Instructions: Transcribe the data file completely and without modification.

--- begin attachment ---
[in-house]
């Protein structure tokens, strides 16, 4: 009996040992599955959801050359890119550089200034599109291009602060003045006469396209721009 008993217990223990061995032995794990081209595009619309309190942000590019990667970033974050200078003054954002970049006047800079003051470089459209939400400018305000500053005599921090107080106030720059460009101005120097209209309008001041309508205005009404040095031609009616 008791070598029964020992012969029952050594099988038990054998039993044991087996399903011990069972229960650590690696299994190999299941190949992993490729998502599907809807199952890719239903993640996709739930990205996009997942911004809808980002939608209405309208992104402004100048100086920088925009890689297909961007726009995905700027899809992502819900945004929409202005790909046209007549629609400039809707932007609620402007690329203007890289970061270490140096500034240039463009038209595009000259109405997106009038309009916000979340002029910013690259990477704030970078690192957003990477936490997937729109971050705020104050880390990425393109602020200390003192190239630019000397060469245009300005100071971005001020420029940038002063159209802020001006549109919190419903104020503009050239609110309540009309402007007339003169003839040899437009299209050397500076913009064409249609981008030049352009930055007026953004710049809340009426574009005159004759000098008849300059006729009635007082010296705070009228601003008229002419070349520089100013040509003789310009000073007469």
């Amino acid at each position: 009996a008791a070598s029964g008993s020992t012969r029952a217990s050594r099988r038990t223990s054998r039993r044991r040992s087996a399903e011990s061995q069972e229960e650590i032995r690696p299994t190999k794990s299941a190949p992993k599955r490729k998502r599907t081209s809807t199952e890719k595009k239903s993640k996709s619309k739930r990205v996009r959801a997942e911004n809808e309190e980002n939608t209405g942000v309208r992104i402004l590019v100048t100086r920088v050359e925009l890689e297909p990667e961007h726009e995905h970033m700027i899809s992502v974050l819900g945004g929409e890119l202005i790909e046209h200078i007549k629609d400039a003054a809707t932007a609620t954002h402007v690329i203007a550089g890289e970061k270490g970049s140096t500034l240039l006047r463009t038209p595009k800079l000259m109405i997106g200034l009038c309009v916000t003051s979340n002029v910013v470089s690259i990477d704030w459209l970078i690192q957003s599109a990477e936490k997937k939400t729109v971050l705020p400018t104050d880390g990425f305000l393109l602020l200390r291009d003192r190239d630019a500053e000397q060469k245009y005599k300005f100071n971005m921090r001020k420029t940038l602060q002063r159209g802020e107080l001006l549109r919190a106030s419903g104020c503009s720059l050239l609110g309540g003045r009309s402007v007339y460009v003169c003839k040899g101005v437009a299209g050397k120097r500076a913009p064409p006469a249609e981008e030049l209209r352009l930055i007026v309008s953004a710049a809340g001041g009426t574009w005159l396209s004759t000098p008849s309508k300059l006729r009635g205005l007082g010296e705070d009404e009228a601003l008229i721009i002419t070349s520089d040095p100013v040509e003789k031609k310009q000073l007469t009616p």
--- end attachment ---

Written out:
[in-house]
């Protein structure tokens, strides 16, 4: 009996040992599955959801050359890119550089200034599109291009602060003045006469396209721009 008993217990223990061995032995794990081209595009619309309190942000590019990667970033974050200078003054954002970049006047800079003051470089459209939400400018305000500053005599921090107080106030720059460009101005120097209209309008001041309508205005009404040095031609009616 008791070598029964020992012969029952050594099988038990054998039993044991087996399903011990069972229960650590690696299994190999299941190949992993490729998502599907809807199952890719239903993640996709739930990205996009997942911004809808980002939608209405309208992104402004100048100086920088925009890689297909961007726009995905700027899809992502819900945004929409202005790909046209007549629609400039809707932007609620402007690329203007890289970061270490140096500034240039463009038209595009000259109405997106009038309009916000979340002029910013690259990477704030970078690192957003990477936490997937729109971050705020104050880390990425393109602020200390003192190239630019000397060469245009300005100071971005001020420029940038002063159209802020001006549109919190419903104020503009050239609110309540009309402007007339003169003839040899437009299209050397500076913009064409249609981008030049352009930055007026953004710049809340009426574009005159004759000098008849300059006729009635007082010296705070009228601003008229002419070349520089100013040509003789310009000073007469």
């Amino acid at each position: 009996a008791a070598s029964g008993s020992t012969r029952a217990s050594r099988r038990t223990s054998r039993r044991r040992s087996a399903e011990s061995q069972e229960e650590i032995r690696p299994t190999k794990s299941a190949p992993k599955r490729k998502r599907t081209s809807t199952e890719k595009k239903s993640k996709s619309k739930r990205v996009r959801a997942e911004n809808e309190e980002n939608t209405g942000v309208r992104i402004l590019v100048t100086r920088v050359e925009l890689e297909p990667e961007h726009e995905h970033m700027i899809s992502v974050l819900g945004g929409e890119l202005i790909e046209h200078i007549k629609d400039a003054a809707t932007a609620t954002h402007v690329i203007a550089g890289e970061k270490g970049s140096t500034l240039l006047r463009t038209p595009k800079l000259m109405i997106g200034l009038c309009v916000t003051s979340n002029v910013v470089s690259i990477d704030w459209l970078i690192q957003s599109a990477e936490k997937k939400t729109v971050l705020p400018t104050d880390g990425f305000l393109l602020l200390r291009d003192r190239d630019a500053e000397q060469k245009y005599k300005f100071n971005m921090r001020k420029t940038l602060q002063r159209g802020e107080l001006l549109r919190a106030s419903g104020c503009s720059l050239l609110g309540g003045r009309s402007v007339y460009v003169c003839k040899g101005v437009a299209g050397k120097r500076a913009p064409p006469a249609e981008e030049l209209r352009l930055i007026v309008s953004a710049a809340g001041g009426t574009w005159l396209s004759t000098p008849s309508k300059l006729r009635g205005l007082g010296e705070d009404e009228a601003l008229i721009i002419t070349s520089d040095p100013v040509e003789k031609k310009q000073l007469t009616p």